Divorced Muslim woman entitled to maintenance until she remarries: Allahabad HC

Prayagraj: The Allahabad High Court has held that a divorced Muslim woman is entitled to maintenance from her former husband for her entire life unless she gets married for a second time.

The High Court, set aside a lower court order that had earlier set a defined timeline for the payment of alimony.

The bench of Justice Surya Prakash Kesarwani and Justice Mohd Azhar Husain Idrisi were hearing a case involving a Muslim woman, Zahida Khatoon, whose husband Narul Haque divorced her in 2000 after an 11-year marriage.

The High Court set aside a September 15, 2022, verdict by the principal judge of the Ghazipur family court which ruled that the appellant Zahida Khatoon was entitled for maintenance only for the period of “iddat”, which was defined as three months and 13 days from the date of divorce.

“We have no hesitation to hold that the principal judge, family court, Ghazipur, has committed an error of law to hold that the appellant is entitled for maintenance only for the period of iddat,” the HC said.

“The court below has misread and misunderstood the judgment of Supreme Court in the case of Danial Latifi and another Vs Union of India (2001), which provides that a Muslim husband is liable to make reasonable and fair provision for the future of the divorced wife, which obviously includes her maintenance as well. Such a reasonable and fair provision (maintenance), which extends beyond the iddat period must be made by the husband within the iddat period,” it added.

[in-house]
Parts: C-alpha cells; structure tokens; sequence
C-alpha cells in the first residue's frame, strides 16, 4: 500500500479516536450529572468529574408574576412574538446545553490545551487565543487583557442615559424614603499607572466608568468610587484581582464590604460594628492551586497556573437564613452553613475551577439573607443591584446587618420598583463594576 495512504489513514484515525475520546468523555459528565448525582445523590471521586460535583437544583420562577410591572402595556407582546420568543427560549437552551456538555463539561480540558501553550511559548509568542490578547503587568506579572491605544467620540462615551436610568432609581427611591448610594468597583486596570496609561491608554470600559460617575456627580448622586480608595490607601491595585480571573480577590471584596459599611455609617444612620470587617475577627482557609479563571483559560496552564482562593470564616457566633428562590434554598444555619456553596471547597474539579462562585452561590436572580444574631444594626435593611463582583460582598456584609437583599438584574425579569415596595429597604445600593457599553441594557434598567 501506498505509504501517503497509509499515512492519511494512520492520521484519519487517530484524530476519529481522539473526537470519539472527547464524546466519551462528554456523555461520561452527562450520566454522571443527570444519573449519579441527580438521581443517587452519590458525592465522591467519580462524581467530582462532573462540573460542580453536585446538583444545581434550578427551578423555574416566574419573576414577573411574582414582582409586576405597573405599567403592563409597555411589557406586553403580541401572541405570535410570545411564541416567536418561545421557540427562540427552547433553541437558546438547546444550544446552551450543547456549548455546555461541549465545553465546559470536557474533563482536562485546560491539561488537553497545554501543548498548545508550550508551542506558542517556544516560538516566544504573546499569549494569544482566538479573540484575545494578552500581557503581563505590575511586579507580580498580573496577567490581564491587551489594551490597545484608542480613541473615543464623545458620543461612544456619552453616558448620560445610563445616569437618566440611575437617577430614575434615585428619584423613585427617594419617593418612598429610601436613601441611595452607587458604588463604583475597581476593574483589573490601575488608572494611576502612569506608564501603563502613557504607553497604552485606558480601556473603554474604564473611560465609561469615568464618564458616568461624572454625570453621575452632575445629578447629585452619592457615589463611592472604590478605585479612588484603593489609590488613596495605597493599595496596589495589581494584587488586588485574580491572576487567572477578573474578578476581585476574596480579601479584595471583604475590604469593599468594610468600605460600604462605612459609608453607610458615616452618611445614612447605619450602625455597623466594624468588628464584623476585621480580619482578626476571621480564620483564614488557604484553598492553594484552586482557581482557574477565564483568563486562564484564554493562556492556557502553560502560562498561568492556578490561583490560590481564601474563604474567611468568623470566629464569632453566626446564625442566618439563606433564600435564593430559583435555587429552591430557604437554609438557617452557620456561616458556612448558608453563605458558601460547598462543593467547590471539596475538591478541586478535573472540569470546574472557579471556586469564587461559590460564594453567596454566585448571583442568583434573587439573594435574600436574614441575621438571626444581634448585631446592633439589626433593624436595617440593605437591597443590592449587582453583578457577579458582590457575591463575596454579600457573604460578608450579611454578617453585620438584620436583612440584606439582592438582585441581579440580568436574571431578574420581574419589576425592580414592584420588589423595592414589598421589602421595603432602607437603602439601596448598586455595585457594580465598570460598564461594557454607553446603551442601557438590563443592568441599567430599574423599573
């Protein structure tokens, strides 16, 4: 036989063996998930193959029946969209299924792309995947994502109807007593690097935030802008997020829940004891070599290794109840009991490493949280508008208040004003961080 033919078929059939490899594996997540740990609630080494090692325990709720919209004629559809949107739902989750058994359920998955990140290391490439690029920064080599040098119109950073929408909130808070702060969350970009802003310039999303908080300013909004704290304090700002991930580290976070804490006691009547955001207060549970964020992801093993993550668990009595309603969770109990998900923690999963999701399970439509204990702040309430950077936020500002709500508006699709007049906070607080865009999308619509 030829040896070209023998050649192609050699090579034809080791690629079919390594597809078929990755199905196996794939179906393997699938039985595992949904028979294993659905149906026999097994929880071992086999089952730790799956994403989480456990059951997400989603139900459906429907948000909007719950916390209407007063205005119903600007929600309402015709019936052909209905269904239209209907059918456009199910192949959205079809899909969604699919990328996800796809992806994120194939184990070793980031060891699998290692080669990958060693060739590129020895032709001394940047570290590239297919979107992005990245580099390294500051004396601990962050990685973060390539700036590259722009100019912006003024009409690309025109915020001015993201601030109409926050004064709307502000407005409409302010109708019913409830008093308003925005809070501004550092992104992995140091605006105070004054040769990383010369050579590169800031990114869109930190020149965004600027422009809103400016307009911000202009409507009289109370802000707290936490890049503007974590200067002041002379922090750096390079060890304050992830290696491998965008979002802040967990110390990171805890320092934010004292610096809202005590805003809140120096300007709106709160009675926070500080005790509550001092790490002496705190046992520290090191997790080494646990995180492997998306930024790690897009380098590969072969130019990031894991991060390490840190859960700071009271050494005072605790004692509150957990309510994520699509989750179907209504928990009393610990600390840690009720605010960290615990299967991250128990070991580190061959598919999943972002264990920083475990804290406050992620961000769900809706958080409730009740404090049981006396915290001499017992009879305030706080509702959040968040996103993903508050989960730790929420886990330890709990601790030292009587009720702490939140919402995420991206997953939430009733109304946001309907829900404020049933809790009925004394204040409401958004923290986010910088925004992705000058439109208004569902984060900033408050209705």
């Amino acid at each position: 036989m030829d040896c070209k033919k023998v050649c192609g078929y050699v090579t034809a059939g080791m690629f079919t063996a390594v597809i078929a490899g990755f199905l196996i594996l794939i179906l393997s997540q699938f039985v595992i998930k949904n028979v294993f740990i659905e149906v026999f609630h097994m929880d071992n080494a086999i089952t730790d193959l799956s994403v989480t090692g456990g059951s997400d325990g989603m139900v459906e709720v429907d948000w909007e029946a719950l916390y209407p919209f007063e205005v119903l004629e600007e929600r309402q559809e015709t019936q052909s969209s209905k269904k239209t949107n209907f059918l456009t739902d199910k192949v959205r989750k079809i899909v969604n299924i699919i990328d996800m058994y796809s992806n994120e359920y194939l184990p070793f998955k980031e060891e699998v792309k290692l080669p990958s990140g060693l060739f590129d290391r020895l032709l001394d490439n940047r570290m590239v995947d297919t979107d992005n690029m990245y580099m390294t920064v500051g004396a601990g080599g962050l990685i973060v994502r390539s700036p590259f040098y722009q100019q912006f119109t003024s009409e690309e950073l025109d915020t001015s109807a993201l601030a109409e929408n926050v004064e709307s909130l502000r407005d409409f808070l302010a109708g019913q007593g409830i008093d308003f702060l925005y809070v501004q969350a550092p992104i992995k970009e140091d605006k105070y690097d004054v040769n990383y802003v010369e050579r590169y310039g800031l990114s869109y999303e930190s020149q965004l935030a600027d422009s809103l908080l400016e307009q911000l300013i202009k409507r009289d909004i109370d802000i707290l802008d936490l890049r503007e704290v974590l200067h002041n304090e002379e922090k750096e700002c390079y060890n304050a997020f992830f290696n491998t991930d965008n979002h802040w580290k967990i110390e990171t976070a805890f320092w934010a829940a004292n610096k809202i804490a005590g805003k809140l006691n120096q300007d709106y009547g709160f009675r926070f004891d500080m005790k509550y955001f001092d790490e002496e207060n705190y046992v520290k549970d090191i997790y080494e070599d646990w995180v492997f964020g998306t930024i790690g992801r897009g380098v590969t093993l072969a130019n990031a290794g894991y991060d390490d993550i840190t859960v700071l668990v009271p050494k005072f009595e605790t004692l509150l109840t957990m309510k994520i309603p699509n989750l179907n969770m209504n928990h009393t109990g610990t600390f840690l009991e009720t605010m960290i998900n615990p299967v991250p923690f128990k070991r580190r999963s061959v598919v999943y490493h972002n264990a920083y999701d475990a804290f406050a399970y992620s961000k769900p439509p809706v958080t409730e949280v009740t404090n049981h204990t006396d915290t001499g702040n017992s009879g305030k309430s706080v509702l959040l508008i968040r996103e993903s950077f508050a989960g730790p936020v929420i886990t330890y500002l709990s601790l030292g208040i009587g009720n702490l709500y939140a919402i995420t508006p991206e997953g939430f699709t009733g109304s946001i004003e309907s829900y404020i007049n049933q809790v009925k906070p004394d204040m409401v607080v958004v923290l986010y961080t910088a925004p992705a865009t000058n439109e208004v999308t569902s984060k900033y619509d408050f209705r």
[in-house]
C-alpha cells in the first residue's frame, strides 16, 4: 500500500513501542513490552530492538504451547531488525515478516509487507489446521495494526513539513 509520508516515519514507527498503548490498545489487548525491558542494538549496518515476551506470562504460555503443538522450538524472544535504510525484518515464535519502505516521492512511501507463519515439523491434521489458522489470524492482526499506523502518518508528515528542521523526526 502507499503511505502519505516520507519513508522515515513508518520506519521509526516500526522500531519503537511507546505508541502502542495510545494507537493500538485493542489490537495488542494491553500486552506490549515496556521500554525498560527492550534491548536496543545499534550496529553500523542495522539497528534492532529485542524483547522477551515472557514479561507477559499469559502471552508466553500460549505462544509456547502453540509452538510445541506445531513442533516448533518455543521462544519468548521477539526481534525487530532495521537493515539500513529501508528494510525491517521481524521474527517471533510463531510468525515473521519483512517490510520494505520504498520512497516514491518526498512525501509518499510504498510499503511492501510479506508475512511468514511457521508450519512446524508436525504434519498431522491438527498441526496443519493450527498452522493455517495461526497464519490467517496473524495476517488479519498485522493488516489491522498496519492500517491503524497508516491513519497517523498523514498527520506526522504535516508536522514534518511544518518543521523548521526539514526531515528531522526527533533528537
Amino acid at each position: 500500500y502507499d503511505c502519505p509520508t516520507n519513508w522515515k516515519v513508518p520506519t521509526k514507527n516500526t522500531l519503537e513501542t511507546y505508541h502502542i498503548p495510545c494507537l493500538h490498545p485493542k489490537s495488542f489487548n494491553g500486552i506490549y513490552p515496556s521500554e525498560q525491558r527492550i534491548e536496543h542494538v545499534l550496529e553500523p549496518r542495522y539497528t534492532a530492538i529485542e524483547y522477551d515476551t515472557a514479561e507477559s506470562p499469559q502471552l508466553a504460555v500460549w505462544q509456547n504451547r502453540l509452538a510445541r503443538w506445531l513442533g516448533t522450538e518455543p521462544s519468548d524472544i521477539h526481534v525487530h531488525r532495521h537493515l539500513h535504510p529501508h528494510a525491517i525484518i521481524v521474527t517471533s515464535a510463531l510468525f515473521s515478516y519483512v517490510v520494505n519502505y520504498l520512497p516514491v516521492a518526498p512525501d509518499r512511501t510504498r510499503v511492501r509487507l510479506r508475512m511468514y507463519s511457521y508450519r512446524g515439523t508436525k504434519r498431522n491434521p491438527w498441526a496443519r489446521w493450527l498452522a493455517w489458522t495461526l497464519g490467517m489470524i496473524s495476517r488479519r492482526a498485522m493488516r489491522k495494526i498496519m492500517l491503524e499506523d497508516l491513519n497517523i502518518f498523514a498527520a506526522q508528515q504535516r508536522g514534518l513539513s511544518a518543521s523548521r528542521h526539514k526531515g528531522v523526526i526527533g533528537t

The High Court then remitted the matter back to the competent court to determine within three months the amount of maintenance and return of properties to the appellant by the husband in accordance with law.

In Latifi’s case, the top court struck a balance between the Muslim Women (Protection of Rights on Divorce) Act and Section 125 of Criminal Procedure Code in matters of alimony.

The 2001 judgment ruled that a Muslim husband is obligated to provide maintenance to his divorced wife extends beyond the iddat period, and he must realise his obligation within the iddat period.

Drawing from the intent of Section 125 CrPC which takes into account the future needs of a divorced wife too, the Supreme Court held a Muslim husband is liable to make reasonable and fair provision for the future of his divorced wife beyond the iddat period.

Zahida Khatoon got married to Haque on May 21, 1989. At the time, Haque was not employed, but later joined service in the state postal department. He divorced Zahid on June 28, 2000, and married another woman in 2002.


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